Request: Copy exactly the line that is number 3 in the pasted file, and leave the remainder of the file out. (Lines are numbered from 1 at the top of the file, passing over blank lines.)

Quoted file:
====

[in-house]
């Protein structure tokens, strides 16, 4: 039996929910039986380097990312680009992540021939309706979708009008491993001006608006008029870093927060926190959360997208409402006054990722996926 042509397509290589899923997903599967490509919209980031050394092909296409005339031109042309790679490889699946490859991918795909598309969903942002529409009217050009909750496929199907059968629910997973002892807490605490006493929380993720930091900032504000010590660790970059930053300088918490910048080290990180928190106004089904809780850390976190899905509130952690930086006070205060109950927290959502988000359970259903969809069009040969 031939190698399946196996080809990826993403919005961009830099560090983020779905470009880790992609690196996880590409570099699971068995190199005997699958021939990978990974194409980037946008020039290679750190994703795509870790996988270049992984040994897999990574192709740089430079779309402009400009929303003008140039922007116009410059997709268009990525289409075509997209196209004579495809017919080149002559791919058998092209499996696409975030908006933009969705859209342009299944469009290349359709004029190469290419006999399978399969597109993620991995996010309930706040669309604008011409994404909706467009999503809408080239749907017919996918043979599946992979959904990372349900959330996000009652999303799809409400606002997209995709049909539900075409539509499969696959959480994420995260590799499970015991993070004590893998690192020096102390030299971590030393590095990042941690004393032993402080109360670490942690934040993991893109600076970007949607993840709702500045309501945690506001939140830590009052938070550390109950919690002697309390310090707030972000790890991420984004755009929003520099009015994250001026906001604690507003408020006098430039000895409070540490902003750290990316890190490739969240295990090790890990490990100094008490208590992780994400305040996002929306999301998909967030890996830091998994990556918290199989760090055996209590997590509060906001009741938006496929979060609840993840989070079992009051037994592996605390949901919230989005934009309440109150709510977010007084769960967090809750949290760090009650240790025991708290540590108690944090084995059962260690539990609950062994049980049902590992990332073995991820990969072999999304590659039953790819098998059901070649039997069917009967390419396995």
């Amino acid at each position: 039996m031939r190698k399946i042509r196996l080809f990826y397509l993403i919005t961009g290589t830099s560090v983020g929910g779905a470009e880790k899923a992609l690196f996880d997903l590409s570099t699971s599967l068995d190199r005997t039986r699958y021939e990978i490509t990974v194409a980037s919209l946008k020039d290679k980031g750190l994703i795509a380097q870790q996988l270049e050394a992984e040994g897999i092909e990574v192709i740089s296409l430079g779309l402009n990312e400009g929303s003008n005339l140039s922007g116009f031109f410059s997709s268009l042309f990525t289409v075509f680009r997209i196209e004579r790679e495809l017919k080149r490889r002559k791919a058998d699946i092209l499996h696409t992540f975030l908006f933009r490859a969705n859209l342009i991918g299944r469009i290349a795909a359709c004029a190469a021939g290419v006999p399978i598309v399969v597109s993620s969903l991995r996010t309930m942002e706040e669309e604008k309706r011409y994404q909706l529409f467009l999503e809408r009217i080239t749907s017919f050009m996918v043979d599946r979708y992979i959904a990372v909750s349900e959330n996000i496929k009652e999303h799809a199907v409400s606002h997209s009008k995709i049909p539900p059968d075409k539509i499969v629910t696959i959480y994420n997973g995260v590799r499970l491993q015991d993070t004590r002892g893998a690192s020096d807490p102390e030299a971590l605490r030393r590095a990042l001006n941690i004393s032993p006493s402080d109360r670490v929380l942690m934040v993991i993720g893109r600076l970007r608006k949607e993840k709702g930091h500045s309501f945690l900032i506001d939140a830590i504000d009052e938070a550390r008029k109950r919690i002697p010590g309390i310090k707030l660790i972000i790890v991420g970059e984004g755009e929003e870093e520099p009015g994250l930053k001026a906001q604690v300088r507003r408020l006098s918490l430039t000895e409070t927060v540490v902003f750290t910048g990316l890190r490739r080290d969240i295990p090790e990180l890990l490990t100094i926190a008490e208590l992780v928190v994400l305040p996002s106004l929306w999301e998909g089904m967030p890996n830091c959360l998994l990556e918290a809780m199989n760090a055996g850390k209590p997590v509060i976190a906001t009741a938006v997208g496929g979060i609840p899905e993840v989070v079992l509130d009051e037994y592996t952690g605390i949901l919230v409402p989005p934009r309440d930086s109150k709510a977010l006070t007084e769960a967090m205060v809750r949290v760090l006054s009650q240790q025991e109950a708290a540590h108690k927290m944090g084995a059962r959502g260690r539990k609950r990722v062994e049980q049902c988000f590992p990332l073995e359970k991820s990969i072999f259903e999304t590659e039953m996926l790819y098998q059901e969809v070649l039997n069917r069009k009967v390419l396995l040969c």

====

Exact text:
């Amino acid at each position: 039996m031939r190698k399946i042509r196996l080809f990826y397509l993403i919005t961009g290589t830099s560090v983020g929910g779905a470009e880790k899923a992609l690196f996880d997903l590409s570099t699971s599967l068995d190199r005997t039986r699958y021939e990978i490509t990974v194409a980037s919209l946008k020039d290679k980031g750190l994703i795509a380097q870790q996988l270049e050394a992984e040994g897999i092909e990574v192709i740089s296409l430079g779309l402009n990312e400009g929303s003008n005339l140039s922007g116009f031109f410059s997709s268009l042309f990525t289409v075509f680009r997209i196209e004579r790679e495809l017919k080149r490889r002559k791919a058998d699946i092209l499996h696409t992540f975030l908006f933009r490859a969705n859209l342009i991918g299944r469009i290349a795909a359709c004029a190469a021939g290419v006999p399978i598309v399969v597109s993620s969903l991995r996010t309930m942002e706040e669309e604008k309706r011409y994404q909706l529409f467009l999503e809408r009217i080239t749907s017919f050009m996918v043979d599946r979708y992979i959904a990372v909750s349900e959330n996000i496929k009652e999303h799809a199907v409400s606002h997209s009008k995709i049909p539900p059968d075409k539509i499969v629910t696959i959480y994420n997973g995260v590799r499970l491993q015991d993070t004590r002892g893998a690192s020096d807490p102390e030299a971590l605490r030393r590095a990042l001006n941690i004393s032993p006493s402080d109360r670490v929380l942690m934040v993991i993720g893109r600076l970007r608006k949607e993840k709702g930091h500045s309501f945690l900032i506001d939140a830590i504000d009052e938070a550390r008029k109950r919690i002697p010590g309390i310090k707030l660790i972000i790890v991420g970059e984004g755009e929003e870093e520099p009015g994250l930053k001026a906001q604690v300088r507003r408020l006098s918490l430039t000895e409070t927060v540490v902003f750290t910048g990316l890190r490739r080290d969240i295990p090790e990180l890990l490990t100094i926190a008490e208590l992780v928190v994400l305040p996002s106004l929306w999301e998909g089904m967030p890996n830091c959360l998994l990556e918290a809780m199989n760090a055996g850390k209590p997590v509060i976190a906001t009741a938006v997208g496929g979060i609840p899905e993840v989070v079992l509130d009051e037994y592996t952690g605390i949901l919230v409402p989005p934009r309440d930086s109150k709510a977010l006070t007084e769960a967090m205060v809750r949290v760090l006054s009650q240790q025991e109950a708290a540590h108690k927290m944090g084995a059962r959502g260690r539990k609950r990722v062994e049980q049902c988000f590992p990332l073995e359970k991820s990969i072999f259903e999304t590659e039953m996926l790819y098998q059901e969809v070649l039997n069917r069009k009967v390419l396995l040969c």